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Let's say I get a Portuguese Golden Visa. It takes 5 years after getting one to actually become a Portuguese permanent resident or citizen, but until then, I can legally work and live in Portugal. During that 5-year period, what rights do I have with respect to the rest of Europe? Can I live in other European countries, or is that only allowed for long-term residents and citizens? Or would I still fall under the "90 days out of 180 days" rule? (Same question for other kinds of non-permanent residence permits in other EU countries.)

In my cursory research, I've seen some conflicting information on this topic, but a number of sources have pointed me to 2003/109/EC, and have suggest that EU residents must request a residence permit from another EU country if their stay is over 3 months. Is this correct? If so, how easy is it to get such a residence permit? Is it substantially different from getting a residence permit as a non-EU resident? And is there a difference in rights for EU residents vs. EU permanent residents?

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  • As I'm working through the topic on my own, some useful links I found: europarl.europa.eu/cmsdata/155718/…, investmentmigration.org/wp-content/uploads/2020/09/…. The impression I'm getting is that "long-term EU resident" or "permanent EU resident" (as defined in 2003/109/EC) is a specific status you have to apply for, and that other kinds of residents don't get any special treatment outside their country of residence. But I'm not 100% sure.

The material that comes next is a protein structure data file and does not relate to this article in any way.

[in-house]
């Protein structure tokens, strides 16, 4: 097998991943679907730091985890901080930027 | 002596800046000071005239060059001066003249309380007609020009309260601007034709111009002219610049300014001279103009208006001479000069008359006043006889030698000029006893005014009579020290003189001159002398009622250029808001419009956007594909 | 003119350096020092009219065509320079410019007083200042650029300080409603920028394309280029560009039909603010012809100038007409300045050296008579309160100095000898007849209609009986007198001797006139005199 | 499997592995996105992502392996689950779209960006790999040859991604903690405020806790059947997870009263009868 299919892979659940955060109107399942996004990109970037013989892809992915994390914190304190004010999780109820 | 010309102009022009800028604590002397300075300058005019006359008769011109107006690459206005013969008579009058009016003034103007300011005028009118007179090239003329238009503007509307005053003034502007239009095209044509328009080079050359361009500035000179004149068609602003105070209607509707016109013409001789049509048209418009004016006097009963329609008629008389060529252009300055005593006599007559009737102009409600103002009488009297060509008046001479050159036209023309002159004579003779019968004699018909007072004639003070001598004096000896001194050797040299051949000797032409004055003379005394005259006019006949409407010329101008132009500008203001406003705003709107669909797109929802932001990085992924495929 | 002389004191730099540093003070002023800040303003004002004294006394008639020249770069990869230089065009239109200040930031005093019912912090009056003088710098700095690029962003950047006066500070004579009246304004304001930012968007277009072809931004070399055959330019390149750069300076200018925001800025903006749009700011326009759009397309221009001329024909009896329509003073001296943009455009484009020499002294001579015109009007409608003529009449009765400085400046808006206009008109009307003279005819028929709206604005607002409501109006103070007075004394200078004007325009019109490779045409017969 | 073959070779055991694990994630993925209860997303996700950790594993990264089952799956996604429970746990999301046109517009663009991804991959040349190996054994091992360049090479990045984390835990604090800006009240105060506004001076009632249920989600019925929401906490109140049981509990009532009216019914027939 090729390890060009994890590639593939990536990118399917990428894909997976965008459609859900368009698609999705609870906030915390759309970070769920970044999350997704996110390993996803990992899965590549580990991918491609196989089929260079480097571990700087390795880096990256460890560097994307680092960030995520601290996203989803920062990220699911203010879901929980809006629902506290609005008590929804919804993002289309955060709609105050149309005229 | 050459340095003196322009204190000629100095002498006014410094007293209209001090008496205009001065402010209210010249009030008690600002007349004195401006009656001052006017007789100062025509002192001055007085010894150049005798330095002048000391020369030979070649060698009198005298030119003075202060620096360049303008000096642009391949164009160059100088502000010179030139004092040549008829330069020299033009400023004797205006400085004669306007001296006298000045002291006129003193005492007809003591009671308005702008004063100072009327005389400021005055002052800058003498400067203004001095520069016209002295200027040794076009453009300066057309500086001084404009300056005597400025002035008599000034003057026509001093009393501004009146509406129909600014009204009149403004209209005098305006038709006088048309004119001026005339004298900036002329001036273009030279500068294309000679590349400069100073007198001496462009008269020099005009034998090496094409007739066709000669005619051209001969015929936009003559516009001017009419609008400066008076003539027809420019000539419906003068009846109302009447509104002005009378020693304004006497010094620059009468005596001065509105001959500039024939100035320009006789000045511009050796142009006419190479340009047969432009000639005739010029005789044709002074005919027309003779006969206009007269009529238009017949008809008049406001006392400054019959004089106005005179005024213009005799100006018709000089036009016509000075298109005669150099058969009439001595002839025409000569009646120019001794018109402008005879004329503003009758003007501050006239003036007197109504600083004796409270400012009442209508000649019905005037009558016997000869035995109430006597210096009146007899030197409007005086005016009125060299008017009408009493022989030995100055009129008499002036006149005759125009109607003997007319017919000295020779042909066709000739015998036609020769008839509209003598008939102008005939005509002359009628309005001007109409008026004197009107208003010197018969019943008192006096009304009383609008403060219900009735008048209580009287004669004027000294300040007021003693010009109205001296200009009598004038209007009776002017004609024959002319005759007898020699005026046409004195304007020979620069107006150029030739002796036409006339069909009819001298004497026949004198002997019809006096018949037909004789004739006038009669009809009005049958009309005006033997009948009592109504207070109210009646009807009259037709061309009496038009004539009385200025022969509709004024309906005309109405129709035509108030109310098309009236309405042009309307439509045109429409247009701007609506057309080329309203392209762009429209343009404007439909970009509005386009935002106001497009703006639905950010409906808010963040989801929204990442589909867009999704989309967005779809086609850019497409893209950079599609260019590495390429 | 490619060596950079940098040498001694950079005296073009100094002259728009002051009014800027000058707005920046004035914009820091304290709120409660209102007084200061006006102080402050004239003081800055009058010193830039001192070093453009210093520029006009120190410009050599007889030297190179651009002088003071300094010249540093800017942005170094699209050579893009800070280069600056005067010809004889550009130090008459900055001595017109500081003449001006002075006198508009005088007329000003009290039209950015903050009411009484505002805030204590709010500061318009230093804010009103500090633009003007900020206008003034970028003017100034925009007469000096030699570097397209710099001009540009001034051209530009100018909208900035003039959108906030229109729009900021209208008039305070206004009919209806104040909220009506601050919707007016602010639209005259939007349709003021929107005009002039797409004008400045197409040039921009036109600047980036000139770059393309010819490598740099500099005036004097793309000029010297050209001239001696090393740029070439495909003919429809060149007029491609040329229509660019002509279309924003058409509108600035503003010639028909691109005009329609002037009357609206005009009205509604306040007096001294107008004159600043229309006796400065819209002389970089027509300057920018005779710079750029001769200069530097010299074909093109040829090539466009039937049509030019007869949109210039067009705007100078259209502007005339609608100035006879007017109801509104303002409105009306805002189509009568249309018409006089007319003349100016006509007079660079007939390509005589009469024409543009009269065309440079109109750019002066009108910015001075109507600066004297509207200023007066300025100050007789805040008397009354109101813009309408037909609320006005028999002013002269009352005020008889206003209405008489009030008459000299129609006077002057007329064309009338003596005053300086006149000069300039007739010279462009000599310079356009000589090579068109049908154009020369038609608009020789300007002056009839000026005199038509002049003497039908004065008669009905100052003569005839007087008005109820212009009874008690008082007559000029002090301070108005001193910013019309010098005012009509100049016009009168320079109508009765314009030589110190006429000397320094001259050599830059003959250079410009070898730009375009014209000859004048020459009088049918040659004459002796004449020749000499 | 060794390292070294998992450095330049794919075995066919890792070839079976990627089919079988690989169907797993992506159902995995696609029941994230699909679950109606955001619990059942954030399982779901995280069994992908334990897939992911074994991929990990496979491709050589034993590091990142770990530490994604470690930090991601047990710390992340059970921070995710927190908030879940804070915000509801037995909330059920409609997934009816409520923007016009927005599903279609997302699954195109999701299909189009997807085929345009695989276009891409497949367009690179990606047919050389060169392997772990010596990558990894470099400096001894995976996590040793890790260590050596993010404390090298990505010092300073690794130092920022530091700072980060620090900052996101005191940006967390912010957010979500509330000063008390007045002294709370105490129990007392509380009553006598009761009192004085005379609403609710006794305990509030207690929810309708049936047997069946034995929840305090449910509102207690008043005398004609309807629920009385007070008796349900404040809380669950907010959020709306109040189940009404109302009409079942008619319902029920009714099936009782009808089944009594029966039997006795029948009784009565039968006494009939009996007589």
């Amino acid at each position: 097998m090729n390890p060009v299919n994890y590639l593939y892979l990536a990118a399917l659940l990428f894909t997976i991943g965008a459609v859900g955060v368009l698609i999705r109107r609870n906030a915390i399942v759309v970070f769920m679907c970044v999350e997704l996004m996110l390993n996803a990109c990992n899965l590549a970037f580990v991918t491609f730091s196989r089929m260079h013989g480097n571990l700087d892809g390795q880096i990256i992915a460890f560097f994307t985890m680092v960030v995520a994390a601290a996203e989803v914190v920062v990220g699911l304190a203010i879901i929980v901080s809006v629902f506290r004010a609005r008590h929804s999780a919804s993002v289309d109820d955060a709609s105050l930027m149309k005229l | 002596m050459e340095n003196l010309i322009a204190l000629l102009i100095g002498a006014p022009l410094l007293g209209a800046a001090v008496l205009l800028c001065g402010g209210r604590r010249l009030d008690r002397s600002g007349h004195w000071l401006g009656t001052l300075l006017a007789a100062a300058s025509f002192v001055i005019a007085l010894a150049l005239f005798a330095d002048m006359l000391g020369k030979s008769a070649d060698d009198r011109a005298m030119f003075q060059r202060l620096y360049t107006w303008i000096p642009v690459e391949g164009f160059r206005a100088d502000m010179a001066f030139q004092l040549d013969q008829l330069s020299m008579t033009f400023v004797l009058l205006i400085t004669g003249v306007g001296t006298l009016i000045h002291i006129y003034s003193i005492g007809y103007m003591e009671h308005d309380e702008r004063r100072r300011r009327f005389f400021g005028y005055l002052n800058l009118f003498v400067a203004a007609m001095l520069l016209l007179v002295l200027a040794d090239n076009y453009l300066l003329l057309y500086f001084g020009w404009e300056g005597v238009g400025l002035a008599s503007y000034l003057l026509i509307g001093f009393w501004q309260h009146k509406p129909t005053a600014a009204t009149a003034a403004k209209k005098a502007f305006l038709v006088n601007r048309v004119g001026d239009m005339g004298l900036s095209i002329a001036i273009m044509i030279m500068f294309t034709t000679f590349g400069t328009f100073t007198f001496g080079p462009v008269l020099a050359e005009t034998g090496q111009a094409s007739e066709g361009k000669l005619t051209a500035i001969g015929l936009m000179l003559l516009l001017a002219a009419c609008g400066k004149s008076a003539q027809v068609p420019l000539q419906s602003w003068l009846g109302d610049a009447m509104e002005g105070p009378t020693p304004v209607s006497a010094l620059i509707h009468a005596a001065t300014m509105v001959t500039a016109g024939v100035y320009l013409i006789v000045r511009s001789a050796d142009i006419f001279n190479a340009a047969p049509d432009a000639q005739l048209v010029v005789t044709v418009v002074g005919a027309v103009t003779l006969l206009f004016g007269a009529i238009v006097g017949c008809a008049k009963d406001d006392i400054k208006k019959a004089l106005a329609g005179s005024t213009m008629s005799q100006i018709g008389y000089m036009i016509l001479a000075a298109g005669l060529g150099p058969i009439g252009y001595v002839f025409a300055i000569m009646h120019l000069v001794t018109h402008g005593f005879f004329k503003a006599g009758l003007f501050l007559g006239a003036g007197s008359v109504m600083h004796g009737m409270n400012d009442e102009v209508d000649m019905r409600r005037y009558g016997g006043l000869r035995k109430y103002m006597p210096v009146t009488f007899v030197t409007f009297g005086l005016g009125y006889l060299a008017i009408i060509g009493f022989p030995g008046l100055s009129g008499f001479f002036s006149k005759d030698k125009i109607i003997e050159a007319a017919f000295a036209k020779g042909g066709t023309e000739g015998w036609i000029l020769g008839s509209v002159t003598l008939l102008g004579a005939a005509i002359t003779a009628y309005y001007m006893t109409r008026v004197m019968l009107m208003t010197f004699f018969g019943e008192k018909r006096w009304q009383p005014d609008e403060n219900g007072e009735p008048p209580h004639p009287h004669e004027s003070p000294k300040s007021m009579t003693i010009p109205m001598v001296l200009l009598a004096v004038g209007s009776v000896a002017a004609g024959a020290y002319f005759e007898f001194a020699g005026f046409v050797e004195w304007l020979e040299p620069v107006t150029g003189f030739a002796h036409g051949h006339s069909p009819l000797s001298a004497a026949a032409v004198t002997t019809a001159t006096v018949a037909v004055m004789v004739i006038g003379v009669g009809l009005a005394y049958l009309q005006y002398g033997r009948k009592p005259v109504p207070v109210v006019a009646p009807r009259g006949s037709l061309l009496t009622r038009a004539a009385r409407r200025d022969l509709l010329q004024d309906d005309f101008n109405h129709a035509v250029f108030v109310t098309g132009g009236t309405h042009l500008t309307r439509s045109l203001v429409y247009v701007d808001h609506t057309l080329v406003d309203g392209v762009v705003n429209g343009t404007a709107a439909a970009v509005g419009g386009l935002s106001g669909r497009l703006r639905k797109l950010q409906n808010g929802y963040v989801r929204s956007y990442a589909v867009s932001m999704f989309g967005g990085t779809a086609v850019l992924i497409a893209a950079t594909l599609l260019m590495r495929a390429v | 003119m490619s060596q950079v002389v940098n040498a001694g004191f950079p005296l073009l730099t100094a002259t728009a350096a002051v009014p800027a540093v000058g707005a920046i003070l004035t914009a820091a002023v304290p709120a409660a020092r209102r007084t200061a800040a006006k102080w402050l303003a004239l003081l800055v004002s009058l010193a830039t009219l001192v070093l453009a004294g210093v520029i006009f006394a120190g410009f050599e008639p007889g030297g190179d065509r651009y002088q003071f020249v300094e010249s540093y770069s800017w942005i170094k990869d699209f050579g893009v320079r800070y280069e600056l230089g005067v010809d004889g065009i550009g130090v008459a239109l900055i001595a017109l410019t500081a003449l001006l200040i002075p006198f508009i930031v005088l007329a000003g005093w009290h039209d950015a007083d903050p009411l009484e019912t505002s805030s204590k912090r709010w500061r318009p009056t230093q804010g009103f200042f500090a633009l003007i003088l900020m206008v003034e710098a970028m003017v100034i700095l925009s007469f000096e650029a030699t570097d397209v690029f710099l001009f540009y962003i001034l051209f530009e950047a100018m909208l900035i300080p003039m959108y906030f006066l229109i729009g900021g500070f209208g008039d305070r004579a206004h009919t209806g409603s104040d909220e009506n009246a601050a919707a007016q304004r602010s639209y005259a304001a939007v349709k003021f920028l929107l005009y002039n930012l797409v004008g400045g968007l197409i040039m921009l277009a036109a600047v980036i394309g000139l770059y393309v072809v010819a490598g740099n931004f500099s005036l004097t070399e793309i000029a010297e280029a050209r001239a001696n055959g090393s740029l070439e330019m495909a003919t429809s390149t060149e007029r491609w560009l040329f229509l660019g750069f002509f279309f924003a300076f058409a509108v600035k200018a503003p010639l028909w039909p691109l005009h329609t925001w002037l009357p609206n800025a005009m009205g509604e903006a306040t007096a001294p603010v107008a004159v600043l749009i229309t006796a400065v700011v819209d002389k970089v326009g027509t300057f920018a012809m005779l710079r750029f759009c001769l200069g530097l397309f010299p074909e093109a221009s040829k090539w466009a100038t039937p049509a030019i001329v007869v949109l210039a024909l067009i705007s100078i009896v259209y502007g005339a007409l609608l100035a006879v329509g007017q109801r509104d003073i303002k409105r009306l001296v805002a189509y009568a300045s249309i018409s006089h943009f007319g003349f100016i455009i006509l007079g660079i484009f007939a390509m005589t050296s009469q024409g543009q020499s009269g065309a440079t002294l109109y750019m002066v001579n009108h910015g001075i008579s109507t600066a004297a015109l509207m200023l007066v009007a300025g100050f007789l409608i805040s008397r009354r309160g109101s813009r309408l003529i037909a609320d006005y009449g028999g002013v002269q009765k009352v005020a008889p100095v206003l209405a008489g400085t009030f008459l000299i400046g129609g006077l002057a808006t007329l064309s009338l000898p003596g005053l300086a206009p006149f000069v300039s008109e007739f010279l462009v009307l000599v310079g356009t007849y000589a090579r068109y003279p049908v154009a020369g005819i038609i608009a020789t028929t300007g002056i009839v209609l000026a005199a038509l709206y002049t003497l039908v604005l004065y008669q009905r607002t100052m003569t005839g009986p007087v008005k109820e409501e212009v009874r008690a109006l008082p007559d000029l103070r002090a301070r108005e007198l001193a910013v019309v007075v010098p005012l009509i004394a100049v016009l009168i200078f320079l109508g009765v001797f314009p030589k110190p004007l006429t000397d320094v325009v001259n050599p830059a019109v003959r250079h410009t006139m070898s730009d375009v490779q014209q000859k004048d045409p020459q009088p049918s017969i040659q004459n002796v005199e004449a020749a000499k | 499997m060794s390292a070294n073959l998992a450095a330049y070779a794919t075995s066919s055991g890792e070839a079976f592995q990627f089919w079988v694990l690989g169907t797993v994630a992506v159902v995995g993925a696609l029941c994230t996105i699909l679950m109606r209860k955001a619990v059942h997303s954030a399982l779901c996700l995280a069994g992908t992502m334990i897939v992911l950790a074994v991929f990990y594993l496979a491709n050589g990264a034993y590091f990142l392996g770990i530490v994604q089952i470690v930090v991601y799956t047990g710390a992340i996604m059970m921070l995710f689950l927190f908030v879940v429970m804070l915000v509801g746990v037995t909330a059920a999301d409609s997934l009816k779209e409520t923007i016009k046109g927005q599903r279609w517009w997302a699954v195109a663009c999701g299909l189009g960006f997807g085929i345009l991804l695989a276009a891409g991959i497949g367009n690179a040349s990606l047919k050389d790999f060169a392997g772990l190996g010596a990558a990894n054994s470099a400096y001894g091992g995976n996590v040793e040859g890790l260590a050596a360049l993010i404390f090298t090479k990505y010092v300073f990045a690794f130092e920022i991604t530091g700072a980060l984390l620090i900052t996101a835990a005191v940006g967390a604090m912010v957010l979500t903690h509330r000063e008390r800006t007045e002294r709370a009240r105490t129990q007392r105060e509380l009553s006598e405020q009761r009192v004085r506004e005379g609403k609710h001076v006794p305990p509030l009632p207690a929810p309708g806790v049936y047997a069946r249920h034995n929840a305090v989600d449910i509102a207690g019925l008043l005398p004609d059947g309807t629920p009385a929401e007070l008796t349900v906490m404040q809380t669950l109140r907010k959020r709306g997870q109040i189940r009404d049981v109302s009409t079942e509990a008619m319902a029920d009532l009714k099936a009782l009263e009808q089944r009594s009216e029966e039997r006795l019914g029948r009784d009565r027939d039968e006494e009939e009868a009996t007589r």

– Archagon
    Apr 26, 2023 at 20:14
  • Germany's "Residence permit for foreigners with a long-term residence in an EU member state" page (service.berlin.de/dienstleistung/325475/en) seems pretty clear: "The right to claim a residence permit exists as a matter of principle only then when in another EU member state a residence permit has already been issued (pursuant to the EU directive 2003/109/EG dated 25.11.2003) bearing the wording 'permanent residence EG' or 'permanent residence EU' in the respective official language." "As a rule, a temporary residence permit without this additional note is insufficient."
    – Archagon
    Apr 26, 2023 at 20:47
  • From immigration-portal.ec.europa.eu/general-information/… If your long-stay visa or residence permit has been issued by a Schengen area country, you can travel to another Schengen area country for 90 days per 180 day period. To move from one EU country to another for more than 90 days, you will need a long-stay visa or a residence permit for that country.
    – Traveller
    Apr 27, 2023 at 7:56

2 Answers 2

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During that 5-year period, what rights do I have with respect to the rest of Europe?